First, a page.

A previous study found extracellular fiber-like material in the biofilm of C. jejuni NCTC11168 on surfaces such as stainless steel [13] . Thus, the scanning electron micrograph was analyzed to study the morphology of biofilm formed at the air-liquid interface on the glass surface ( Fig. 6 ). Consistent with the previous study [9] , both spiral and coccoid cells were found in the biofilm ( Fig. 6 ). Extracellular fiber-like material and its network formation were apparent in the biofilm formed by wild-type on the glass surface, as a previous study demonstrated [13] ( Fig. 6 ). However, such fiber-like material was much reduced in the flgA mutant and no such network formation was found ( Fig. 6 ). Wild-type with transposon inserted in a non-flagellar gene, A16, also yielded extracellular fiber-like material with somewhat reduced level compared with wild-type ( Fig. 6 ).
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SEM images of C. jejuni NCTC11168 wild-type (WT), flgA mutant (flgA), and A16 (the wild-type with transposon inserted in a non-flagellar gene, cj1111c (WT/tnp)).

The images are the biofilms formed at the air-liquid interface on the borosilicate glass surface. The scale bar represents 5 μm.

Although cj0769c was annotated as flgA , the role of cj0769c in flagellar biosynthesis or function had not been experimentally proven. Therefore, to find out whether flgA actually plays a role in flagellar formation, the TEM image of the flgA mutant was analyzed and compared with those of the wild-type and A16 strains in order to investigate the flagellar morphology ( Fig. 7 ). Whereas the wild-type and A16 strains had the full-length flagella, the flgA mutant was completely devoid of flagella, suggesting that flgA , cj0769c, is involved in flagellar biosynthesis. Because flagella are involved in bacterial motility, the motility was compared on soft agar, MHB supplemented with 0.4% agar ( Fig. 8 ). As expected, the flgA mutant had a significantly reduced motility halo at 0.6 ± 0.1 cm in diameter compared with 4.2 ± 0.4 cm and 3.5 ± 0.5 cm in diameter for the wild-type and A16 strains ( p < 0.01), respectively, based on four independent experiments done in triplicate.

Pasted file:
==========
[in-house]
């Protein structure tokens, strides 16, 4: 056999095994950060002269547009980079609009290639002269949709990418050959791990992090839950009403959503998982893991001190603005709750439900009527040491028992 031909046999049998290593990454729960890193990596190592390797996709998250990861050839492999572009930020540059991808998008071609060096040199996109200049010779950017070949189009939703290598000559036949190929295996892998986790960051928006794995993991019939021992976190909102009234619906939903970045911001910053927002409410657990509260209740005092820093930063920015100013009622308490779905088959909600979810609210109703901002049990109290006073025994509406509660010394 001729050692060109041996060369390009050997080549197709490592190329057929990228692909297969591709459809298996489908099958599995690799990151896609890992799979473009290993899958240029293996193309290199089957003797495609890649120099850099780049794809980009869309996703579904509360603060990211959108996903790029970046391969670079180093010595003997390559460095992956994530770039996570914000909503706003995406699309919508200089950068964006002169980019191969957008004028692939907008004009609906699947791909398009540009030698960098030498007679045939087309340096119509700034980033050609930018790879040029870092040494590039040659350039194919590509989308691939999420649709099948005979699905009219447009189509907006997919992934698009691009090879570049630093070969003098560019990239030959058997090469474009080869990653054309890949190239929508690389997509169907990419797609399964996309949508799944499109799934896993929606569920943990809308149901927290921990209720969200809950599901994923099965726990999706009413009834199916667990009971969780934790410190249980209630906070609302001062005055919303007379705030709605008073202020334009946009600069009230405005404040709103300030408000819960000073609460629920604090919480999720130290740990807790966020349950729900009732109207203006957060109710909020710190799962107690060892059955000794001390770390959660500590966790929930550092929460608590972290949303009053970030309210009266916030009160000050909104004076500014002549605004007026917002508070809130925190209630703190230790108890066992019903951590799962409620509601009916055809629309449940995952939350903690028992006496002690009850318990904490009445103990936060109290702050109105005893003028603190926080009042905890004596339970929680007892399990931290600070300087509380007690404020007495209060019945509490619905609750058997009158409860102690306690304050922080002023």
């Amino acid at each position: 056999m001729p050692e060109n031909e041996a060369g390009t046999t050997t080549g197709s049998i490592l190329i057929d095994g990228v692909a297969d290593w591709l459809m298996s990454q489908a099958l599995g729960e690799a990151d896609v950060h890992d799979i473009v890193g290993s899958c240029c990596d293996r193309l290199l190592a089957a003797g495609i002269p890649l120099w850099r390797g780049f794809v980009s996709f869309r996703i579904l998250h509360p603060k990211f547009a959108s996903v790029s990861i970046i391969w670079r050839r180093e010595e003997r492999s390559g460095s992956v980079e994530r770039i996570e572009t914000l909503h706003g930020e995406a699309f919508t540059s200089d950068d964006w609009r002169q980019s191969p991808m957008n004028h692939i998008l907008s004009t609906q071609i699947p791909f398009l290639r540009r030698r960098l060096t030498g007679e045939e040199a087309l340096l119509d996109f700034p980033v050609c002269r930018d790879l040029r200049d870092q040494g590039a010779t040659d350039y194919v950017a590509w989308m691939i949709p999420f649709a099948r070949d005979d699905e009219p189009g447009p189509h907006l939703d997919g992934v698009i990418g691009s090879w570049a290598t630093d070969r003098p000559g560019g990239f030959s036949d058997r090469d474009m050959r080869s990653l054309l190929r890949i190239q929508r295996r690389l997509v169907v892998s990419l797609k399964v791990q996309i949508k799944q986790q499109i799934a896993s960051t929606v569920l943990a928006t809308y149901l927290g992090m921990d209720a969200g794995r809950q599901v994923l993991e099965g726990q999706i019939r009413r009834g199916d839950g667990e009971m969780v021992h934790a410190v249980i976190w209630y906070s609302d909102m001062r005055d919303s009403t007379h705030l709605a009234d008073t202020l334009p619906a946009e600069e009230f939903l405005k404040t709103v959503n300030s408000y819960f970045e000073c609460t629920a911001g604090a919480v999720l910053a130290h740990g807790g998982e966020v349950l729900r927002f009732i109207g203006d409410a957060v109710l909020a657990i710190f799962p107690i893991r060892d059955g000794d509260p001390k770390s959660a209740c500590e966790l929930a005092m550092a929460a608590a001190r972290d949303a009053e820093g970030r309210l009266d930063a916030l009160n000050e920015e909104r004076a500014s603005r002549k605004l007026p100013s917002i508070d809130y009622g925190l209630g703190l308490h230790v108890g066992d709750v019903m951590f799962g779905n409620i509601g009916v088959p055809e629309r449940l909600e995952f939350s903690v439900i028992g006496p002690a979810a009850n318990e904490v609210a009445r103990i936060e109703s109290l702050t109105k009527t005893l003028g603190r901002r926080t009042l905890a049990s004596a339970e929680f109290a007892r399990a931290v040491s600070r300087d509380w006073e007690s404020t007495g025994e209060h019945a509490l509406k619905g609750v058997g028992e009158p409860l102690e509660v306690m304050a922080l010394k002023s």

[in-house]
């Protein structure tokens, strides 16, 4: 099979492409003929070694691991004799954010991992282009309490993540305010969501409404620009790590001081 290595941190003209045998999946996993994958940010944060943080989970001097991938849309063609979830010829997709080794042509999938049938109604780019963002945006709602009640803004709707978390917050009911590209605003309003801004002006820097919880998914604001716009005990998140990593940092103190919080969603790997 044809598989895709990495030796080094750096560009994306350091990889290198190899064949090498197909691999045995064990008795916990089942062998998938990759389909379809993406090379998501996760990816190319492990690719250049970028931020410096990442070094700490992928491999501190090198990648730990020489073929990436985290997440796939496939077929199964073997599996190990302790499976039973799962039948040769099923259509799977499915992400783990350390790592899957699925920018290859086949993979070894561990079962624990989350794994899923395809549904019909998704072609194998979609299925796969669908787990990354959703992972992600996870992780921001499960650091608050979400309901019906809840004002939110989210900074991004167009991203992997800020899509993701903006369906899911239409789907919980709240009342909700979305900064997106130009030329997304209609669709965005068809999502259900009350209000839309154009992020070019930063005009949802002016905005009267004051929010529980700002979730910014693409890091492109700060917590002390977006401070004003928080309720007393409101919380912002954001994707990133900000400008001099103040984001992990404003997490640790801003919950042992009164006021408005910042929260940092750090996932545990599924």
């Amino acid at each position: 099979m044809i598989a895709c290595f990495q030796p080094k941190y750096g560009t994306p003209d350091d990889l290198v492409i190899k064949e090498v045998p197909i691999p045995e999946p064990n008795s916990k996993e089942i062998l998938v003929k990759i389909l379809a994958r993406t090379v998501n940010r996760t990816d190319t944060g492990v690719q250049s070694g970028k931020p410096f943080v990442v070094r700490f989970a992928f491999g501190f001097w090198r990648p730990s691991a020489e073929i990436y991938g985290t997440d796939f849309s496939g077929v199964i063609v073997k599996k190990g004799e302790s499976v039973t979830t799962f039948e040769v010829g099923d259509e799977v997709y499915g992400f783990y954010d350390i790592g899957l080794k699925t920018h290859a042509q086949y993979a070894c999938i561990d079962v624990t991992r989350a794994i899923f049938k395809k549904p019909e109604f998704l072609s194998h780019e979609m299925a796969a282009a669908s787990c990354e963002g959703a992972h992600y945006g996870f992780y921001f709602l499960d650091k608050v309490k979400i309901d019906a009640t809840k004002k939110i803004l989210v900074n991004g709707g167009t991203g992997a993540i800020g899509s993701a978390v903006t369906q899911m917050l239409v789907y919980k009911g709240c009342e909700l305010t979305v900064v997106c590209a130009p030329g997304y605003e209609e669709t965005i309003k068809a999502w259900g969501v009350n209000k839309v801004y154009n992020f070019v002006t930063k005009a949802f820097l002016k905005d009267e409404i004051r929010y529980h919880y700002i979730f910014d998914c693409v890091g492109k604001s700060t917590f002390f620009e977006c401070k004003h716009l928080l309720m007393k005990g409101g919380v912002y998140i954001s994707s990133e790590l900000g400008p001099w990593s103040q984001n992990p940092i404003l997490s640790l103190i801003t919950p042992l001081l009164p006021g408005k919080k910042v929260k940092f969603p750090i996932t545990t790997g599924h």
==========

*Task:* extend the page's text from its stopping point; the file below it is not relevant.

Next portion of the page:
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TEM images of C. jejuni NCTC11168 wild-type (WT), flgA mutant (flgA), and A16 (the wild-type with transposon inserted in a non-flagellar gene, cj1111c (WT/tnp)).

The mutant lacks flagella on both poles of the cell, whereas wild-type and A16 (WT/tnp) have the full-length flagella. The arrows indicate the flagella. The scale bar represents 500 nm.

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Motility haloes of C. jejuni NCTC11168 wild-type (WT), flgA mutant (flgA), and A16 (the wild-type with transposon inserted in a non-flagellar gene, cj1111c (WT/tnp)) on soft agar, MHB supplemented with 0.4% agar, after inoculation and subsequent incubation for 48 h at 37℃ under microaerobic conditions.
The reduced motility in the flgA mutant suggests that motility may be a major contributor to the biofilm formation of C. jejuni NCTC11168 [12 , 13] . Therefore, glycerol was added to modulate the viscosity of the medium and the biofilm formation was measured at different concentrations of glycerol based on the assumption that the viscosity of the medium will affect the motility of C. jejuni ( Fig. 9 ). As the concentration of glycerol gradually increased from 0.0% to 3.0% in the media, the biofilm formation gradually decreased from OD 590 0.27 to OD 590 0.02 ( Fig. 9 ).
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Effect of viscosity generated by glycerol on the biofilm formation of C. jejuni NCTC11168 wild-type in Mueller-Hinton broth on polystyrene surface of 96-well microtiter plates.

When the glycerol concentration gradually increased from 0.0 to 3.0%, the biofilm formation gradually decreased from 0.27 to 0.02 at OD. The data presented are based on two independent experiments done in triplicate.

In summary, this study demonstrates that flgA is essential for flagellar biosynthesis of C. jejuni . In addition, the data support that it affects the biofilm formation by flagellar-mediated motility and extracellular fiber-like material.
Discussion